Rethinking Depression

Depression may be
more difficult to
decipher than expected

Fully understanding its complex
combination may open up new solutions.


Cognitive symptoms in MDD

Cognitive symptoms of depression are a common problem despite the availability of many treatment options and should be considered as part of the successful management of patients due to their high impact on quality of life.1,2

Additionally, these symptoms may be present regardless of improvements in other depressive symptoms2-6 and are a risk factor for disease relapse.7

This website is dedicated to exploring this developing area of research and furthering our understanding of the impact of these symptoms on patients suffering from depression, as well as potential management approaches.

Image 1

Cognitive symptoms are prevalent

Studies have also shown cognitive symptoms are the second or third most commonly reported symptom experienced during an acute episode of depression, among the diagnostic criteria for depression.1,2

How common are cognitive deficits?

Video 1

A study of 487 adolescents during their first depressive episode found that ‘diminished ability to think or concentrate or indecisiveness’ was reported by 83.2% of patients and was the second most common symptom. This included 76.8% of patients experiencing difficulties with concentration and thinking, and 45.4% with indecisiveness.3

A 3-year prospective study of 267 initially depressed primary care patients showed that cognitive symptoms, lack of energy and sleeping problems were present 94%, 90% and 85% of the time during major depressive episodes (MDEs) and 44%, 35% and 39% of the time during remissions, respectively.1

Further studies have confirmed that the cognitive symptoms of depression can persist even when patients are responding to treatment or are in remission.

A report characterizing residual depressive symptoms in a large sample of representative outpatients from the STAR*D study demonstrated that cognitive symptoms* persists in patients with MDD who have responded, but not remitted, to SSRI antidepressant medication, with as many as 71% of patients experiencing residual decreased concentration/decision making.4

*Concentration difficulties, indecisiveness and forgetfulness


The impact of cognitive symptoms

A study investigating the link between cognitive dysfunction and functional outcome in patients with major depressive disorder (MDD) demonstrated that cognitive performance was strongly associated with functionality, even when controlling for residual depressive symptoms.1

Presenteeism in depression

Video 2

It is thought that the presence of cognitive symptoms can significantly influence functional recovery.1 This makes addressing cognitive symptoms an important target for research.

Current research is exploring the degree to which cognitive symptoms, such as concentration difficulties, indecisiveness and forgetfulness, can explain impaired life functioning for a patient suffering from depression even 6 months after hospitalisation.1 After accounting for the effect of residual depression, psychosis and disabling co-morbidities at follow-up, studies have shown that cognitive symptoms are strongly associated with life-function disabilities 6 months after discharge from the hospital.1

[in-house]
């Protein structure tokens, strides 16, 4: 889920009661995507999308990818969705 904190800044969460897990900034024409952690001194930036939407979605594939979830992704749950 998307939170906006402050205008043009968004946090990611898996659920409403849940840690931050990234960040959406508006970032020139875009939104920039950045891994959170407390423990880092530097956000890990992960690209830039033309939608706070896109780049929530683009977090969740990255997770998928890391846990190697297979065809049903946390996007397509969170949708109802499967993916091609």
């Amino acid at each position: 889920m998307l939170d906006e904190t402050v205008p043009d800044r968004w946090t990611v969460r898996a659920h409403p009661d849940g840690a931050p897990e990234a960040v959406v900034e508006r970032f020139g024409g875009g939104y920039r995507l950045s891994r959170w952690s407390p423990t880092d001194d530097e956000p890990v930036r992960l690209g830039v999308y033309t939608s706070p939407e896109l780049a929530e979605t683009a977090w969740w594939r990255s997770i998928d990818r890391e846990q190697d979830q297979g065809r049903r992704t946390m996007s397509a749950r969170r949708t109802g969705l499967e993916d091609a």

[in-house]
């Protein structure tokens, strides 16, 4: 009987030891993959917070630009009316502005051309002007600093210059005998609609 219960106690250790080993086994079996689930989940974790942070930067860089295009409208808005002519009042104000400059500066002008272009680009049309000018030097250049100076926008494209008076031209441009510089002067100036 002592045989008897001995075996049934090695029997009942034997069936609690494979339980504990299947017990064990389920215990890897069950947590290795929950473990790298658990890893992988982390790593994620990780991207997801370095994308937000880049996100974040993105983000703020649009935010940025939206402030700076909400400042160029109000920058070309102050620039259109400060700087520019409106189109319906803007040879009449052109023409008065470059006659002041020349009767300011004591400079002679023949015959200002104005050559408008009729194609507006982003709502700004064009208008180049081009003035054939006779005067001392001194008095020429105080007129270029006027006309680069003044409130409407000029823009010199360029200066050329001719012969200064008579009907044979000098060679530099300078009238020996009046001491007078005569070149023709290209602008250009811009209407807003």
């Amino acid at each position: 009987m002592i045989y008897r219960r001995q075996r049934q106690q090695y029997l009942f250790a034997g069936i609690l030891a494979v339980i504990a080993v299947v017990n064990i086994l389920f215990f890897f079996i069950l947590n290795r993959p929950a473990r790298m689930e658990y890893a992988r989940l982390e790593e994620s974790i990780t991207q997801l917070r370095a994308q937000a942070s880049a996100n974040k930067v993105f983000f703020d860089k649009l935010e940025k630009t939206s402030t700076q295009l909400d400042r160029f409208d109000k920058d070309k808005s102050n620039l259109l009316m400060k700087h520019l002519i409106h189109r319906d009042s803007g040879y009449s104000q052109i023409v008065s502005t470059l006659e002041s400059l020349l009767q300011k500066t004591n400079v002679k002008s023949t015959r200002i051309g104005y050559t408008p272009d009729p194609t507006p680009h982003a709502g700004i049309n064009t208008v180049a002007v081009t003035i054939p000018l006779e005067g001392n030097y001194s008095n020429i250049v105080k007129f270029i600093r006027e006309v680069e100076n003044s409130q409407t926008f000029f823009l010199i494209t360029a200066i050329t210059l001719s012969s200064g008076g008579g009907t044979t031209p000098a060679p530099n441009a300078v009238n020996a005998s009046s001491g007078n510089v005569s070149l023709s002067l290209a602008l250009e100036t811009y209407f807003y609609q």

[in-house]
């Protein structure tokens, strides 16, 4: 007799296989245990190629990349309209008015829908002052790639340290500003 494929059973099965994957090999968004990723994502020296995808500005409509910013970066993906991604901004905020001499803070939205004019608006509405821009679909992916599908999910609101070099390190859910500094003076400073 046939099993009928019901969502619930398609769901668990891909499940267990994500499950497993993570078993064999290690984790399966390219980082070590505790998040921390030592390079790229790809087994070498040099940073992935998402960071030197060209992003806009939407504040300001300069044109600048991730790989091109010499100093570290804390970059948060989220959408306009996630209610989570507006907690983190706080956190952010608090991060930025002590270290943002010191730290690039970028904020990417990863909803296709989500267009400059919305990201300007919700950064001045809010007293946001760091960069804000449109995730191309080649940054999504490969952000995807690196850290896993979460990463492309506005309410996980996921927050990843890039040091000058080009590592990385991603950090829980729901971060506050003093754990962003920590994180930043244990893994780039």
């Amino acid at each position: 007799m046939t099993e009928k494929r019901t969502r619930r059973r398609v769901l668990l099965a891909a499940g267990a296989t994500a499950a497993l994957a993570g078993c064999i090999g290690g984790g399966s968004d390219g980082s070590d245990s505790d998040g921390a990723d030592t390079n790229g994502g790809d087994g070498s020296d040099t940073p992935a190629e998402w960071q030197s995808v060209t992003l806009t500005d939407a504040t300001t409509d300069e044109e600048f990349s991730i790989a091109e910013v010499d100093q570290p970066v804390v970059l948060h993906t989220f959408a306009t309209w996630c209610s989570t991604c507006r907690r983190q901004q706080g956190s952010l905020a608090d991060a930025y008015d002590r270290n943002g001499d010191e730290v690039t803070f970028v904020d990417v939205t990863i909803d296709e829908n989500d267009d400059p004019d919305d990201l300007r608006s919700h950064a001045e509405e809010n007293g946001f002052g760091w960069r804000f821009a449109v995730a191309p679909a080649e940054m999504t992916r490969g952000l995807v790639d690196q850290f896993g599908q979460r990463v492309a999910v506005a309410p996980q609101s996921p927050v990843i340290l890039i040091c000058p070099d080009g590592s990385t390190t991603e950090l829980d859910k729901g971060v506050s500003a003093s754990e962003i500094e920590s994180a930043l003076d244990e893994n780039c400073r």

Not only do cognitive symptoms of depression significantly impair daily functioning, they also increase the likelihood of relapse.1,2


Persistence & residual symptoms

The most prevalent residual symptoms of MDD, including fatigue and insomnia, have been studied for their impact on patient relapse. Many studies have found lack of full remission to be a key factor in patient relapse.1,2,3

Consequences of persistent cognitive symptoms

Video 3

Studies have also shown that residual symptoms are common in patients treated for MDD. In the STAR-D trial step 1, 15% of the patients responded but did not remit. Out of these responders the most frequently reported symptoms, assessed with the QIDS-SR16, were:

  • midnocturnal insomnia (81,6%)
  • sad mood (70,8%)
  • decreased concentration/decision making (69,6%)
  • low energy (63,3%)

Cognitive symptoms

Video 4

In one 3-year prospective study in 267 adult patients, cognitive symptoms, lack of energy, and sleeping problems were present 94%, 90% and 85% of the time during major depressive episodes and 44%, 35% and 39%of the time between major depressive episodes, respectively.5 The study defined cognitive symptoms as diminished ability to think or concentrate and/or indecisiveness.5

Furthermore, a cross-sectional study of the prevalence of cognitive and physical symptoms among 117 MDD patients in remission also showed that cognitive symptoms (defined by the study as apathy, inattentiveness, forgetfulness, word-finding difficulty, and mental slowing) were reported by more than 30% of the responders on antidepressants. In addition, lack of energy was present in almost 49% of patients and sleeping problems were present in greater than 50% of patients.1

The cognitive symptoms of MDD, such as lack of concentration, forgetfulness, and indecisiveness, are often refractory.1,5,6

Residual symptoms and persistence of cognitive difficulties may be associated with the impairment of daily functioning that can remain despite improvements in depressive symptoms.7 It is therefore recommended that patients with residual symptoms should continue treatment until these symptoms become of a minor degree or completely subside.8


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Last updated March 2012

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